The earlier column discussed the Court of Justice for the European Union’s decision in Football Dataco, Ltd. v. Sportradar, GmbH (C-173/11, CJEU 18 October 2012), holding that the courts of the member State targeted by another member State’s Internet service were competent to determine infringement of the right to “reutilize” information from a protected database because the illicit act of “reutilization” (equivalent to “making available” of copyrighted works) occurred “at least” in the targeted country. The court thus left open the possibility of finding that the act of making available occurred as well in the country from which the work was communicated. The facts of Football Dataco involved a German website’s provision of information concerning soccer matches played by British teams; the targeted audience was British, so the German defendant’s actions were directed to a single national forum. The CJEU has not yet ruled on where the act of making available occurs when the defendant is offering copyright-infringing content to Internet users in multiple national fora. Football Dataco and other European caselaw nonetheless indicate that in that instance there may be multiple makings-available, in each of the countries whose audiences the Internet service seeks, as well as in the country of the service’s residence (or of the location of its server – if this can be ascertained and is in the EU).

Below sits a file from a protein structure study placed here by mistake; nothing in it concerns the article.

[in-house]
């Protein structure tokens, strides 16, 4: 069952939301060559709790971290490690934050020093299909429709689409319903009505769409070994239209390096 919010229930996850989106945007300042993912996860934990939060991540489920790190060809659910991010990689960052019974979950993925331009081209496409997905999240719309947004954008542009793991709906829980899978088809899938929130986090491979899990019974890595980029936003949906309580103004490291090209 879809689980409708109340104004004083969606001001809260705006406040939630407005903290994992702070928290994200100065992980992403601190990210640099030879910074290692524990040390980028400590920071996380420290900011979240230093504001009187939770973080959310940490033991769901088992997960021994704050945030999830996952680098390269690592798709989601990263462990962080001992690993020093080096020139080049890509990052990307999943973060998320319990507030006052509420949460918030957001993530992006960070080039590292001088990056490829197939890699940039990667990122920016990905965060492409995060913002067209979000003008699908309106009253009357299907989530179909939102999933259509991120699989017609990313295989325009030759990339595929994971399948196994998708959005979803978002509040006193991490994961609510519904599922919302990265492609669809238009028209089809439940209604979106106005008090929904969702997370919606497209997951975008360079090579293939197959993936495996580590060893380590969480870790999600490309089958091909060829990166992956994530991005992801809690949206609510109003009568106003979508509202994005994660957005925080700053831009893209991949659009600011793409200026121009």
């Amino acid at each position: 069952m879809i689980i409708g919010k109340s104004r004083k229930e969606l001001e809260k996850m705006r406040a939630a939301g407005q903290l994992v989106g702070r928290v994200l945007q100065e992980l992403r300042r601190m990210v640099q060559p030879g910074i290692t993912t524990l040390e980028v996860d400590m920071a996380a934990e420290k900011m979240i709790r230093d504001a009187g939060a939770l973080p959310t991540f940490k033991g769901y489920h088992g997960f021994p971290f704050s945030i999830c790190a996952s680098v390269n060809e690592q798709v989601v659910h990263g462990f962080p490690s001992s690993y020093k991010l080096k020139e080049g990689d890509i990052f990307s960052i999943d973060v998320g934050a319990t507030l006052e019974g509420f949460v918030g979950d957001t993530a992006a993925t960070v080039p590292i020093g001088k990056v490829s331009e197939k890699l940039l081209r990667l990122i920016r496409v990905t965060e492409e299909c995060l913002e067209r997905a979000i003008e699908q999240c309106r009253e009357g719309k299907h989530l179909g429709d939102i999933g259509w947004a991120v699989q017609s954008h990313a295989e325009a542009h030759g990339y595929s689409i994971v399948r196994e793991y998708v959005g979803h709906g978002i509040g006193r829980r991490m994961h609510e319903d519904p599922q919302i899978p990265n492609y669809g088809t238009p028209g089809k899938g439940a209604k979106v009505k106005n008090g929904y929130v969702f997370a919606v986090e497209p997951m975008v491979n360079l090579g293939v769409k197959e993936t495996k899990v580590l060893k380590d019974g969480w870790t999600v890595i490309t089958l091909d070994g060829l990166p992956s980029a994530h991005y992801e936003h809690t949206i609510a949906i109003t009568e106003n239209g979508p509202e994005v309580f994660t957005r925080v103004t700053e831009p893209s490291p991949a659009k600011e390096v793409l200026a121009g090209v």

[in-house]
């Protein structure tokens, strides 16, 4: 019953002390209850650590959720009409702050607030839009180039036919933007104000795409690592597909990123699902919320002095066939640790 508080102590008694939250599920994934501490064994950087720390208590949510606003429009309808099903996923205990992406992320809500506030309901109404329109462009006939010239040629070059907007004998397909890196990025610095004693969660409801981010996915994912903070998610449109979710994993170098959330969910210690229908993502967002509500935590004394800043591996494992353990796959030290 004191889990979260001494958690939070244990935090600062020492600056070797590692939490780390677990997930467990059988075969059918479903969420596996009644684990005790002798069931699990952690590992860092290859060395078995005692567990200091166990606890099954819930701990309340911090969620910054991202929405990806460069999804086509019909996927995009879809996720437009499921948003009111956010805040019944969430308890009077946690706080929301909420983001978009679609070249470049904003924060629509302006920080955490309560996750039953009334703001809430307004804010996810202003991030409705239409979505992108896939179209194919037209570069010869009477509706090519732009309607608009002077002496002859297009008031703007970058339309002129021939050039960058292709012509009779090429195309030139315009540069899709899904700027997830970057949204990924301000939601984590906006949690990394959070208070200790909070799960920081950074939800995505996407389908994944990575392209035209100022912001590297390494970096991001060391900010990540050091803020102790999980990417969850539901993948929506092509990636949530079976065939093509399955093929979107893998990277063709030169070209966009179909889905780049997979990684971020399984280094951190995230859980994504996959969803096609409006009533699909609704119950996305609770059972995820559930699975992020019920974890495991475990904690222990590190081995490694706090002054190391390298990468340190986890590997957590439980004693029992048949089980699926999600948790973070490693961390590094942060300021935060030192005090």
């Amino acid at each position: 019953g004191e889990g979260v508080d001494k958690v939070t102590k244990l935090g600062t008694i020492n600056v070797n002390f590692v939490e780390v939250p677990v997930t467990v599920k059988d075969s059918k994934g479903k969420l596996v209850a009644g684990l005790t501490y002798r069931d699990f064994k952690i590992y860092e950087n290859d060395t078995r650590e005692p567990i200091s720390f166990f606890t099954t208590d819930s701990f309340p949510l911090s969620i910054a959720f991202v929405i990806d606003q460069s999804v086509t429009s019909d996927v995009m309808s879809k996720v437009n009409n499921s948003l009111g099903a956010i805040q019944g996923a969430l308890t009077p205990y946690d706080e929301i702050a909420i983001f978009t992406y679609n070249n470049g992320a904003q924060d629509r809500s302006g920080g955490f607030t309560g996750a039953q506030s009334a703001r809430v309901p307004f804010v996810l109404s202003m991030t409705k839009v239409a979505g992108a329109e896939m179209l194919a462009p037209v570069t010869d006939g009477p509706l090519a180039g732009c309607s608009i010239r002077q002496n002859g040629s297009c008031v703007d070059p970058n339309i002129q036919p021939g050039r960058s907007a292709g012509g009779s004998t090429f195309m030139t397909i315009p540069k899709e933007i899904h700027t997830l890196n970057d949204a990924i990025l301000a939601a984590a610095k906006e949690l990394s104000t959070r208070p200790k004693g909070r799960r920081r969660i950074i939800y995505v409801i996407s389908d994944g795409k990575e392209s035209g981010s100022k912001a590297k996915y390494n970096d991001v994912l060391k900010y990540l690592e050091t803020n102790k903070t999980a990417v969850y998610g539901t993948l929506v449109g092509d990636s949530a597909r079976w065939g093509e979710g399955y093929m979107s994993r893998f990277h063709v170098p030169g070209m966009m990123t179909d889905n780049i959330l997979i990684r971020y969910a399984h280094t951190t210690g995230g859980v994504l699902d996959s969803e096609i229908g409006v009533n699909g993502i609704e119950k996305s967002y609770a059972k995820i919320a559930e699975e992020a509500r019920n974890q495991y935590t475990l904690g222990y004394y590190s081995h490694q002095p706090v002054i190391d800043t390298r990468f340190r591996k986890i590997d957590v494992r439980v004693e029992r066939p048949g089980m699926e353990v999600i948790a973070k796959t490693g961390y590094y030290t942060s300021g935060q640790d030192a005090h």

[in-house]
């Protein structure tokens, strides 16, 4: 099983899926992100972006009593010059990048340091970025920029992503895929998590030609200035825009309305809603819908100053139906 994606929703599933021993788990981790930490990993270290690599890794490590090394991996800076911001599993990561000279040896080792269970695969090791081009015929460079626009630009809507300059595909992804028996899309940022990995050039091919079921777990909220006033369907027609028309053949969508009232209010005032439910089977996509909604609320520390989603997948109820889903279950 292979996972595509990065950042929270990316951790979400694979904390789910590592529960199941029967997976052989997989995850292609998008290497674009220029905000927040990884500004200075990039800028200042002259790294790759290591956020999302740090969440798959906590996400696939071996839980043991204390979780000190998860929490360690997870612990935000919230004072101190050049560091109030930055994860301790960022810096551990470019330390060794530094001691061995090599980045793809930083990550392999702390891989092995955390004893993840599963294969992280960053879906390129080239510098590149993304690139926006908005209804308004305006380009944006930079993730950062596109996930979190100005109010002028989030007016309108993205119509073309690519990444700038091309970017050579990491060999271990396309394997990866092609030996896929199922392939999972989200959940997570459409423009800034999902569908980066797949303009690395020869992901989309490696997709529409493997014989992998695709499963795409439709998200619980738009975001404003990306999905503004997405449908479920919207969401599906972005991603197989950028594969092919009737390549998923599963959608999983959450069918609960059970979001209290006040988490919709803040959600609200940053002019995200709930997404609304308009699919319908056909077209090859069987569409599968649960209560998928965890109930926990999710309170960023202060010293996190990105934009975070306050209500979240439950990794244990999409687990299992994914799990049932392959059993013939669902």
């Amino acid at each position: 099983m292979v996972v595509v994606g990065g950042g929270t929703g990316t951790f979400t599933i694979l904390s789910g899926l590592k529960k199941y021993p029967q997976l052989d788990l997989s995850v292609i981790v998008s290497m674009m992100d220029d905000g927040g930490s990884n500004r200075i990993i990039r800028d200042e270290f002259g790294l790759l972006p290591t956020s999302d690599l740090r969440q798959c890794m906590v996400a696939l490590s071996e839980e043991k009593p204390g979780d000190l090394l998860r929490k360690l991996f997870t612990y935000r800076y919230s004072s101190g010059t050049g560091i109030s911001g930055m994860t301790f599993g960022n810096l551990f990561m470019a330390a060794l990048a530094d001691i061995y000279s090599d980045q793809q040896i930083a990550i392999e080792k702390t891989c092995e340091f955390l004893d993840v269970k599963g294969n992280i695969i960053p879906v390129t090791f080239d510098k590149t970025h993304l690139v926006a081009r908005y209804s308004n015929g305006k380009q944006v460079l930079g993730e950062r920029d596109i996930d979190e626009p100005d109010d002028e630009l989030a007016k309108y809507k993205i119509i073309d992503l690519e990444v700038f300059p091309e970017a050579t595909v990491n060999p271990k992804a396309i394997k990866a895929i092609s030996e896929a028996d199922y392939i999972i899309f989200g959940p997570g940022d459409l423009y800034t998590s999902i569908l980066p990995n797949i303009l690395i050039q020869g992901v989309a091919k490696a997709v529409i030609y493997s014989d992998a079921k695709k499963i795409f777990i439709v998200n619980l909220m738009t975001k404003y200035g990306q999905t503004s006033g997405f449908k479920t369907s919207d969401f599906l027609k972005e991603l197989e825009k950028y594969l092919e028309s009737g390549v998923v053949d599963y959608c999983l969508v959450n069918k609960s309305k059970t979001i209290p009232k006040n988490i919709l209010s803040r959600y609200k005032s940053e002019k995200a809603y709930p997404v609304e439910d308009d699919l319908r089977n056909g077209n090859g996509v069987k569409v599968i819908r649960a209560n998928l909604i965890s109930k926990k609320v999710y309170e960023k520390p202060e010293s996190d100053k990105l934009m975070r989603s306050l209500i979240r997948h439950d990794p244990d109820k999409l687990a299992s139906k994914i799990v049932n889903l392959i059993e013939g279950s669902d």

Football Dataco does not appear to provide authority for the competence of any of the fora to which the work is made available to rule on the violation of the making available right in other fora to which the work will also have been communicated. Joint decisions from the Court of Justice concerning Internet violations of privacy rights, C-509/09 (eDate Advertising) and C-161/10 (Martinez) (25 October 2011) however, recognize that the particular characteristics of the Internet justify localizing worldwide damage at the residence of the plaintiff. But in a subsequent decision concerning trademark infringement and Ad Words the court declined to extend the eDate/Martinez reasoning to intellectual property rights (Wintersteiger AG v. Products 4U Sondermaschinenbau GmbH, case C-523/10 (19 April 2012)). As a result, it would be unduly bold at this point to assert that the EU would follow a Penguin Books approach to centralize at plaintiff’s residence the impact of the “making available” of infringing copies.
For now, it seems, the forum competent to hear the full territorial extent of a copyright infringement claim remains the forum from which the work was made available (a forum that may coincide with the defendant’s residence, which under the Brussels Regulation, Art. 2, has general competence in any event).